Bone Joint J. 2021 Jul;103-B(7 Supple B):111-115. doi: 10.1302/0301-620X.103B7.BJJ-2020-2424.R1.


AIMS: Although there is increasing legalization of the use of cannabis in the USA, few well-powered studies have evaluated the association between cannabis use disorder and outcomes following primary total hip arthroplasty (THA). Thus, the aim of this study was to determine whether patients who use cannabis and undergo primary THA have higher rates of in-hospital length of stay (LOS), medical complications, implant-related complications, and costs.

METHODS: Using an administrative database, patients with cannabis use disorder undergoing primary THA were matched to a control group in a 1:5 ratio by age, sex, and various medical comorbidities. This yielded 23,030 patients (3,842 in the study group matched with 19,188 in the control group). The variables which were studied included LOS, 90-day medical complications, two-year implant-related complications, and 90-day costs of care. Mann-Whitney U tests were used to compare LOS and costs. Multivariate logistic regression analyses were used to calculate the odds ratios (ORs) of developing complications.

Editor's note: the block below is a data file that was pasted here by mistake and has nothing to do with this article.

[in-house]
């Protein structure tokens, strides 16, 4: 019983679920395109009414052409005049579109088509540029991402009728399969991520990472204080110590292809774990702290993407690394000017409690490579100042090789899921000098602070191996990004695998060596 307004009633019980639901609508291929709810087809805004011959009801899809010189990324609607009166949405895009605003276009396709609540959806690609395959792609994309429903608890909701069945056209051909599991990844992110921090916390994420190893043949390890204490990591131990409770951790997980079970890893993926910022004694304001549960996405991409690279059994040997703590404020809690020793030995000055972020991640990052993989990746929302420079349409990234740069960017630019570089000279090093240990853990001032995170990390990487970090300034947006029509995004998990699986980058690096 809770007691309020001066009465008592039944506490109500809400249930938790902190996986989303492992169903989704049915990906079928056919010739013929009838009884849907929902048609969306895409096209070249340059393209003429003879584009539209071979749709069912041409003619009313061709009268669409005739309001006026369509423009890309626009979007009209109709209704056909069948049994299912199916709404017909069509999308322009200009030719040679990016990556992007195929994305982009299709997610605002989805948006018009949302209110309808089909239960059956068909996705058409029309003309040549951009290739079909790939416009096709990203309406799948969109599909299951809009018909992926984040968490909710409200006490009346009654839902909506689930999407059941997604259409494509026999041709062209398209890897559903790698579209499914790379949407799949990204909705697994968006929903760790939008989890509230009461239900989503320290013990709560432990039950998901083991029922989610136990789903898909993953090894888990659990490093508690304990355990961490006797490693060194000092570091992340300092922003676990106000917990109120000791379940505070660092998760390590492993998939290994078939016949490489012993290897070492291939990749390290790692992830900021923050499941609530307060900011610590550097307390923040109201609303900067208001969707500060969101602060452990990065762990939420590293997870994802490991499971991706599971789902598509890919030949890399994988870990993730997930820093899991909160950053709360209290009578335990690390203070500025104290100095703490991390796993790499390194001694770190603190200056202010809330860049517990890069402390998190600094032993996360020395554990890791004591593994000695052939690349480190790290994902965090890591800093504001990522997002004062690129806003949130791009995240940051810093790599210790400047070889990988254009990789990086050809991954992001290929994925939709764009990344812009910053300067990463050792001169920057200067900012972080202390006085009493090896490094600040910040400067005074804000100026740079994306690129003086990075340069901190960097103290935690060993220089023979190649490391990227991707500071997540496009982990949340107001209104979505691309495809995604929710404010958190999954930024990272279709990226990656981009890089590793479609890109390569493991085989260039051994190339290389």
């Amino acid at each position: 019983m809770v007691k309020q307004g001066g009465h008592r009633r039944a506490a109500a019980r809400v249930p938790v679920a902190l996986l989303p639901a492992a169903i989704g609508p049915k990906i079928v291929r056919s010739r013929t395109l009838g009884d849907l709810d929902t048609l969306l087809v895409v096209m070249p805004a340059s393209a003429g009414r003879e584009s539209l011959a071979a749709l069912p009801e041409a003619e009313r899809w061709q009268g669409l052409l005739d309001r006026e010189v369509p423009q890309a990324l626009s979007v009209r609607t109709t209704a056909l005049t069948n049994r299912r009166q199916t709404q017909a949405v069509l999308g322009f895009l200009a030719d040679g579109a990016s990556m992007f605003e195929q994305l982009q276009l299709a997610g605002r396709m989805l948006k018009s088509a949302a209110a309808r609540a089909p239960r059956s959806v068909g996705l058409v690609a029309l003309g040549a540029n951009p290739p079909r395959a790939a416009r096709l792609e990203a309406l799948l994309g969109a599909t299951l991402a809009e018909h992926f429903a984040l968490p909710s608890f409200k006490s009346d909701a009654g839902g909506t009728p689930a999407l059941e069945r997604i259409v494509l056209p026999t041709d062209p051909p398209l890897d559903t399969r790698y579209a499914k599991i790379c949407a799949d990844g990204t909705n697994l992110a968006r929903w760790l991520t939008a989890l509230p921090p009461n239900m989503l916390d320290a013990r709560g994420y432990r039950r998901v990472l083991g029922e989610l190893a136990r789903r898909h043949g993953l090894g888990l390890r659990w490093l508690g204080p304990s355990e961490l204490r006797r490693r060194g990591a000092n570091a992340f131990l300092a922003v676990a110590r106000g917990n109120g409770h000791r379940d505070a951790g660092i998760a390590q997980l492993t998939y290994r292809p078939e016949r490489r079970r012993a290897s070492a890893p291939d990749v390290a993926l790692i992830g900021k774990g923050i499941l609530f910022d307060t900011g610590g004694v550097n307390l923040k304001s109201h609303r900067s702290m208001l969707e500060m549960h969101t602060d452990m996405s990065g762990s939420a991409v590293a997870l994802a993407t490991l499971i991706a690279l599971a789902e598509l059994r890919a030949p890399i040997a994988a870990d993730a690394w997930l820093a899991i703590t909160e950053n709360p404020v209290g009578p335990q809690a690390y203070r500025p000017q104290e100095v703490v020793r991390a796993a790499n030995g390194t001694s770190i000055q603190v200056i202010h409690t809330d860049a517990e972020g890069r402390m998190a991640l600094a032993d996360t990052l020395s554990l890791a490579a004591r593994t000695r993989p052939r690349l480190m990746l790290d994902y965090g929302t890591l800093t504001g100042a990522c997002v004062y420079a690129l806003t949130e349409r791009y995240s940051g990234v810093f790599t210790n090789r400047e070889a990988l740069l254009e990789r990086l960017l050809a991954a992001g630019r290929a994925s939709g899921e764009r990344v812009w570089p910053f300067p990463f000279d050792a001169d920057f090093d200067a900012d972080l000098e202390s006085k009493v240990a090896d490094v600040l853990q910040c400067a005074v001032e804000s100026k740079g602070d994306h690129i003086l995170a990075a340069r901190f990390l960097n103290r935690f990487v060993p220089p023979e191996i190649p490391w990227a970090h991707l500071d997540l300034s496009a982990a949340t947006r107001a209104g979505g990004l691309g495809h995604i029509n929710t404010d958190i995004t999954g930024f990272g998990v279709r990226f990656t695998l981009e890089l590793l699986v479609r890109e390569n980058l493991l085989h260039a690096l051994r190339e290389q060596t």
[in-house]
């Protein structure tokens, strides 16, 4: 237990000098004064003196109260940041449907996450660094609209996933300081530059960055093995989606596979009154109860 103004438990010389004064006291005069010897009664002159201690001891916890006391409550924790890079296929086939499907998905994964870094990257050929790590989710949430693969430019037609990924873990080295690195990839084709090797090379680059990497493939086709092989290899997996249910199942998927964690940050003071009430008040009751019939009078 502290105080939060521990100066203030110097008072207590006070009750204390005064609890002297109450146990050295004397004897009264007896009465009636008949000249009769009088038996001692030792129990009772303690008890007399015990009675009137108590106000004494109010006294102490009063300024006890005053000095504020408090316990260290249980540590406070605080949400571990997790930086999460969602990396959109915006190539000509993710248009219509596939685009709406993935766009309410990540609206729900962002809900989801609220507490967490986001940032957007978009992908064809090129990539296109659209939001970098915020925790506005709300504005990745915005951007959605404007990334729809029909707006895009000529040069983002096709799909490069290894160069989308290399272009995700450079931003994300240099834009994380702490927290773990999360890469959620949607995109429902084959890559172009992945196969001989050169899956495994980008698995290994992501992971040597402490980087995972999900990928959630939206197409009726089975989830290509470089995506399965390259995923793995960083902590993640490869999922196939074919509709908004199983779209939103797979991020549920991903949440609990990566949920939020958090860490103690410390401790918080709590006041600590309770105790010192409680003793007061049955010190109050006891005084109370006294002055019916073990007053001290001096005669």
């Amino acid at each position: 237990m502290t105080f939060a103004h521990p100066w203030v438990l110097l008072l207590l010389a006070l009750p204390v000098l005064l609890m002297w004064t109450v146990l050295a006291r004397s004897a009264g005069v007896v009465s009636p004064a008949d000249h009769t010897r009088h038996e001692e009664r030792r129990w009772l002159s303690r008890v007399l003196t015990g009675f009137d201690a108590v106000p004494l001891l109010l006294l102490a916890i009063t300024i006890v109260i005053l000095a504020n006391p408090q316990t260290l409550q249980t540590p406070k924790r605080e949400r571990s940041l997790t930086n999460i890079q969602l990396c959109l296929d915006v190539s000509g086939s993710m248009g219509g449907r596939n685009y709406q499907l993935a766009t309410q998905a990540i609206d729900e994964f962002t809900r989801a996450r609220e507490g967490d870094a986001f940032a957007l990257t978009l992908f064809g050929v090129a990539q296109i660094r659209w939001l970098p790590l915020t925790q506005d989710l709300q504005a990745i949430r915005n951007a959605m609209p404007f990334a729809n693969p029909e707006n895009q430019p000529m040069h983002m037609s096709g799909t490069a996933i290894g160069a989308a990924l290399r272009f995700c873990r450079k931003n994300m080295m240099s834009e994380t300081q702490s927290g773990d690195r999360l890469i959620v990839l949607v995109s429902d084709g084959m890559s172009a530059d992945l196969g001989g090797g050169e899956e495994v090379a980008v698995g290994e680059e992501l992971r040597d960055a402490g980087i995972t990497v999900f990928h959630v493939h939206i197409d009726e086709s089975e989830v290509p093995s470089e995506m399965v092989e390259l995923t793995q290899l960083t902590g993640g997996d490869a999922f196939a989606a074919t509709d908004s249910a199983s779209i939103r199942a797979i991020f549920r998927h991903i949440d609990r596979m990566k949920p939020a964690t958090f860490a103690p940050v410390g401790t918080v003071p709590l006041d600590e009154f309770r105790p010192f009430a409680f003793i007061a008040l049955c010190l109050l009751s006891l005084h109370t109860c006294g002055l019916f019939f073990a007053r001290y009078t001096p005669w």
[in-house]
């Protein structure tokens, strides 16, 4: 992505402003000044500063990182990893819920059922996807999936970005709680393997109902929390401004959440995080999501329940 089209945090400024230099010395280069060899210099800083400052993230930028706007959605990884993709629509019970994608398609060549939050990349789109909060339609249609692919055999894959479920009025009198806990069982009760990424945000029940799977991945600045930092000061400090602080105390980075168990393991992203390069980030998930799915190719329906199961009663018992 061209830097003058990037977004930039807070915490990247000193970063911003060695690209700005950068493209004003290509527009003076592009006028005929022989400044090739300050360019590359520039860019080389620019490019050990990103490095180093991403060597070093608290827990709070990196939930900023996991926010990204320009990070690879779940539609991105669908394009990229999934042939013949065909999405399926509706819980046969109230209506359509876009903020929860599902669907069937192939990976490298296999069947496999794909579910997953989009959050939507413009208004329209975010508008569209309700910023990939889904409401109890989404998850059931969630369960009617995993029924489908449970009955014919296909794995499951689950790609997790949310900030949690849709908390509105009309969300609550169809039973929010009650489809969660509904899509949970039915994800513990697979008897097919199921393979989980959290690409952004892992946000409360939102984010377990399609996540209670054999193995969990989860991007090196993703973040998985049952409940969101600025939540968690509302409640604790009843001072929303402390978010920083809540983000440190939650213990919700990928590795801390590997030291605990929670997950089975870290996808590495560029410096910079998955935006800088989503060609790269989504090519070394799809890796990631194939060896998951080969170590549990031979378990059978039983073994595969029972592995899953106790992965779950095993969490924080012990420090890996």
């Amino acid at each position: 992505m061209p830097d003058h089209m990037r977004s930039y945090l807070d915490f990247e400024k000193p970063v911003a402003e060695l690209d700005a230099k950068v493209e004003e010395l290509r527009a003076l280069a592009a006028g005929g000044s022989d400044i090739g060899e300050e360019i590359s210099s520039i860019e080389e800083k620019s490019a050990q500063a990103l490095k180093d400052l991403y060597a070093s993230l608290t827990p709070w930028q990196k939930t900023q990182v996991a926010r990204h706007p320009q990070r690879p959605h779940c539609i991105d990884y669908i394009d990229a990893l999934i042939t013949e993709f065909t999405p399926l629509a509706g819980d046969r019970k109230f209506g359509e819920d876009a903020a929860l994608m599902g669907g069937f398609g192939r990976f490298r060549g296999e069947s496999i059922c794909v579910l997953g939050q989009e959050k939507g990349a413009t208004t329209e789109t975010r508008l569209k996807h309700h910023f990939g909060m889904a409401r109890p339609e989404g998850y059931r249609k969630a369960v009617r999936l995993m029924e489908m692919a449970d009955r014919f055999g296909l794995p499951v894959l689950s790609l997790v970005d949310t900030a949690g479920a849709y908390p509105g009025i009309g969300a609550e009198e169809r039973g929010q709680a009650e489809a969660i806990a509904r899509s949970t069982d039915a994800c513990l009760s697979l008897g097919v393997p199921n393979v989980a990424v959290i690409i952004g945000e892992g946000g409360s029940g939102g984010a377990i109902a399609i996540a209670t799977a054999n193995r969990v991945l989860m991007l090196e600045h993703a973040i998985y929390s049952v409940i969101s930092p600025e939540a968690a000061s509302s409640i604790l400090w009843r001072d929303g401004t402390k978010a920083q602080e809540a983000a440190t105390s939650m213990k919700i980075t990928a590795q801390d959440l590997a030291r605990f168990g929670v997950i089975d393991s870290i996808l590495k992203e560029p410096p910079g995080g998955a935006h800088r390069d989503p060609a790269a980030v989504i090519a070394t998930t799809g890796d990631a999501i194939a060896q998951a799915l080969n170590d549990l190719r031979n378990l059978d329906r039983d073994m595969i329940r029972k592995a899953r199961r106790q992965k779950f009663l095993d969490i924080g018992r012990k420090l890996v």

RESULTS: We found that patients in the study group had a significantly longer mean LOS compared with the controls (four days vs three days; p < 0.0001).The study group also had a significantly higher incidence and odds of developing medical (23.0 vs 9.8%, OR 1.6; p < 0.0001) and implant-related complications (16 vs 7.4%, OR 1.6; p < 0.0001) and incurred significantly higher mean 90-day costs ($16,938.00 vs $16,023.00; p < 0.0001).

CONCLUSION: With the increasing rates of cannabis use, these findings allow orthopaedic surgeons and other healthcare professionals to counsel patients with cannabis use disorder about the possible outcomes following their THA, with increased hospital stays, complications, and costs. Cite this article: Bone Joint J 2021;103-B(7 Supple B):111-115.

PMID:34192906 | DOI:10.1302/0301-620X.103B7.BJJ-2020-2424.R1

Source: ncbi 2

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